Their Finest Hour and a Half!
Finest is a very British film filled with the very
British wartime sensibilities of stiff upper lip, soldiering on regardless and
a healthy dislike of the Yanks. Hardly surprising when you consider it is
directed by Lone Sherfig, the woman behind previous period Brit-flick, An Education, as well as the terribly
British One Day.
As with so many period pieces from recent
history, Their Finest tells us a story behind the story that most people will
not know. We’re all aware of the heroics of the soldiers on the front lines,
but few of us know about the heroes at home, who worked hard in their own way
for the war effort.
Former Bond-girl Gemma Arteton’s Catrin
Cole is one such hero, or more specifically, heroine, who wrote the scripts for
propaganda films during the blitz. Working alongside Me Before You star Sam
Calfin’s initially misogynist Tom Buckley, and Bill Nighy’s wonderful washed up
actor, Ambrose Hilliard, she aims to take the ‘slop’ of traditional female
roles to a new level that really shows their contribution to the war.
Based on the real life character of Diana
Morgan, who wrote for Ealing Studios, and adapted from Lissa Evans’ novel Their
Finest Hour and a Half, this is certainly a heart warming, feel good romantic
comedy. Yet at the same time, it pulls no punches when it comes to depicting how
harrowing life was in London during the Blitz. In one scene Catrin tries to ‘keep
calm and carry on’, as bombs fall around her, only to get caught up in the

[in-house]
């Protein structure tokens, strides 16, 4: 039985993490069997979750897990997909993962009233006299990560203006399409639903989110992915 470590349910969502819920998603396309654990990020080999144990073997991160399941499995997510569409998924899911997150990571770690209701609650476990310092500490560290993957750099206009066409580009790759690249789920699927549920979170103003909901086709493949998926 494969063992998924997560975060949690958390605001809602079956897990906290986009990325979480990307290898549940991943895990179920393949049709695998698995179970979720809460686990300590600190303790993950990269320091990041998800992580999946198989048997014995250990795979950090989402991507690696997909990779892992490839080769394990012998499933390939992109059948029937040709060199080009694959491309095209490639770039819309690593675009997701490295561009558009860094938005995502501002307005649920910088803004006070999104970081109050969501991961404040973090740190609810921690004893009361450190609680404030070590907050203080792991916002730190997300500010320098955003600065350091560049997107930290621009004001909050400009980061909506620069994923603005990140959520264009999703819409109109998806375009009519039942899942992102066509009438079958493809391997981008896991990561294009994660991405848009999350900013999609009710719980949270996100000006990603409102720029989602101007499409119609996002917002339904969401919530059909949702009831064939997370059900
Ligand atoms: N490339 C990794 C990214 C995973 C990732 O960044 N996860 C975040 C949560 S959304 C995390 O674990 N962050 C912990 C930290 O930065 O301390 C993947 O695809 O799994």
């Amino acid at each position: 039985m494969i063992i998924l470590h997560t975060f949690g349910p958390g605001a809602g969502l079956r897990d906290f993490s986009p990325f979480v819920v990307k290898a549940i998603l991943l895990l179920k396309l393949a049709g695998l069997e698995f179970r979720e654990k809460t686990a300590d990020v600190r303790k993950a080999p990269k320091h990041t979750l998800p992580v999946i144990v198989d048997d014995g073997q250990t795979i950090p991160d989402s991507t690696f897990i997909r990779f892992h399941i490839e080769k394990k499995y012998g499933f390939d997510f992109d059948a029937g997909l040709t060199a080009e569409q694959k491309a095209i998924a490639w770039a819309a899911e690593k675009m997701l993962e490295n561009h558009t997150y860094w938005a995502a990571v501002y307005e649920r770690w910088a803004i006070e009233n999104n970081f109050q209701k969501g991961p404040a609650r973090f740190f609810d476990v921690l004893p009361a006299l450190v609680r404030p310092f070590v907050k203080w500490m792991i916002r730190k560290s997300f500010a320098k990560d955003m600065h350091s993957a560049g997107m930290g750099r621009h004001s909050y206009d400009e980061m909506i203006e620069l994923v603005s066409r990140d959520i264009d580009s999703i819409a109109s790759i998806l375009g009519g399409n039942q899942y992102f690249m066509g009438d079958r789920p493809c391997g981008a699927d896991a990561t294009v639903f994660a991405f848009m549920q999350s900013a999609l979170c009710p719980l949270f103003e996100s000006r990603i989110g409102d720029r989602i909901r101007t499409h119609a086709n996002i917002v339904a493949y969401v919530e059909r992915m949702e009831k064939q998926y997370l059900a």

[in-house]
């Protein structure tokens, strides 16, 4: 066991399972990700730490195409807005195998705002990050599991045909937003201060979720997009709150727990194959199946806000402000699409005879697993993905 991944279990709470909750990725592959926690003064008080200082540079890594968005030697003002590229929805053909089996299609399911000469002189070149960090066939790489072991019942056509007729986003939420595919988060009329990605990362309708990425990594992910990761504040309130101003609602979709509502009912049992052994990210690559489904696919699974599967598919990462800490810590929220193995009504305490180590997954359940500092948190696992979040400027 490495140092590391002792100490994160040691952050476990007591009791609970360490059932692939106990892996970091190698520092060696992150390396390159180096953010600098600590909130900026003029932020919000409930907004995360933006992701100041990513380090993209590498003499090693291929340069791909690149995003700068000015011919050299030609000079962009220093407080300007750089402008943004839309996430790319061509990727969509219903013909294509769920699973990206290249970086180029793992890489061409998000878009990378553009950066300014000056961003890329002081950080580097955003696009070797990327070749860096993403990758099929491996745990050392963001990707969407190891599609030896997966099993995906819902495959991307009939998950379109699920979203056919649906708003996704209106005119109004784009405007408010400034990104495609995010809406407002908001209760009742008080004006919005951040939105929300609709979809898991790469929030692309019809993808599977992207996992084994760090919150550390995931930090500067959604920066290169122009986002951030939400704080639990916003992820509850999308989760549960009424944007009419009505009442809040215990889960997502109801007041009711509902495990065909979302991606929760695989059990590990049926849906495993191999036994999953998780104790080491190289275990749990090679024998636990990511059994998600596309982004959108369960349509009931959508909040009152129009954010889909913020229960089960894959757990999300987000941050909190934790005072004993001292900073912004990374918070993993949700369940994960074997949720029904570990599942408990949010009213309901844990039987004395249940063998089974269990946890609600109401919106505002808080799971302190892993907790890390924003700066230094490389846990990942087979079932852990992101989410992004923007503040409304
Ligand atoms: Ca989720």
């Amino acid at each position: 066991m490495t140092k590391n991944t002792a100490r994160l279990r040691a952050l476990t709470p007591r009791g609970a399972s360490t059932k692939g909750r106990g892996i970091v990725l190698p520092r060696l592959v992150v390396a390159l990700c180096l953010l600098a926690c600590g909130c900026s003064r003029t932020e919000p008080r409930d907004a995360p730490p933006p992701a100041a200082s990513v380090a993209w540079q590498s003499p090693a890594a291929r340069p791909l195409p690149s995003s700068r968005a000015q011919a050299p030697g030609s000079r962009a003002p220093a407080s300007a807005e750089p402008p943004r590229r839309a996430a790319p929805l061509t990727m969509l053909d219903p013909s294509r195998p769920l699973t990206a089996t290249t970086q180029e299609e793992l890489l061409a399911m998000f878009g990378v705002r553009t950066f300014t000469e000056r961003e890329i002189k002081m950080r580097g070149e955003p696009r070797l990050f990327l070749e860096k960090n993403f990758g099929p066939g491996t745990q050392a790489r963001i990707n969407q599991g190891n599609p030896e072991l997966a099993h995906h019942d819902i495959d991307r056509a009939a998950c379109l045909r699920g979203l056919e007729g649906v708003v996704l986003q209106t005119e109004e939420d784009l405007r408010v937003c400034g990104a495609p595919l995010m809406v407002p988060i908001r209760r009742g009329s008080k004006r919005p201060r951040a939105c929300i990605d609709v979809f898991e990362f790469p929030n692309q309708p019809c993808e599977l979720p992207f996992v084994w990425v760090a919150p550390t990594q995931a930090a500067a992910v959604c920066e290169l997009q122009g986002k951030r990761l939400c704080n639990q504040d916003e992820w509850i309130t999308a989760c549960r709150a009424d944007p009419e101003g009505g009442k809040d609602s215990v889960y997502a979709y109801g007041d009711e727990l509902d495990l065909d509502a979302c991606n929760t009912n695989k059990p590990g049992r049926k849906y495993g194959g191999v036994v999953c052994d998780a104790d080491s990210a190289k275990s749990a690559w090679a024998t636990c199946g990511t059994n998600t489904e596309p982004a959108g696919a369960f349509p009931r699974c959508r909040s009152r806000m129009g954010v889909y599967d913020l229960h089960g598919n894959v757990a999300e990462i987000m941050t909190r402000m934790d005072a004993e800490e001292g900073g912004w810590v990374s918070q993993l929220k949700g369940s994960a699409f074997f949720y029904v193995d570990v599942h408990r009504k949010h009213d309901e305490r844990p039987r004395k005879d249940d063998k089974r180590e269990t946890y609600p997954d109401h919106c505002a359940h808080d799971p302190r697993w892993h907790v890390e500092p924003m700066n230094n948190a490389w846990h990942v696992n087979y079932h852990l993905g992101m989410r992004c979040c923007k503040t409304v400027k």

carnage. Seeing her left physically sick from what she sees is a poignant
reminder that there is nothing romantic or comic about war.
The cast are charming and play the repressed
manners and etiquette of the time well. No one blinks an eye when Catrin is
told that they ‘obviously can’t pay her the same as the chaps’. However, it has
to be said that the screen lights up every time Bill Nighy appears, and you do end
up wanting him to be on that screen a great deal more. He is truly on home turf
here as an inveterate luvvie, and he is clearly loving every minute of it. Although
by his own confession he was a little uncomfortable with the casting: “They
were looking for someone to play a chronically self-absorbed actor in his
declining years,” he says. “The fact that they thought of me is easier to
process some mornings than others”.
While it may not have the star studded cast,
or the intense drama of other recent story-behind-the-story films, such as the
Oscar nominated Hidden Figures, Their Finest is still a tale that needs to be
told of lives that need to be celebrated.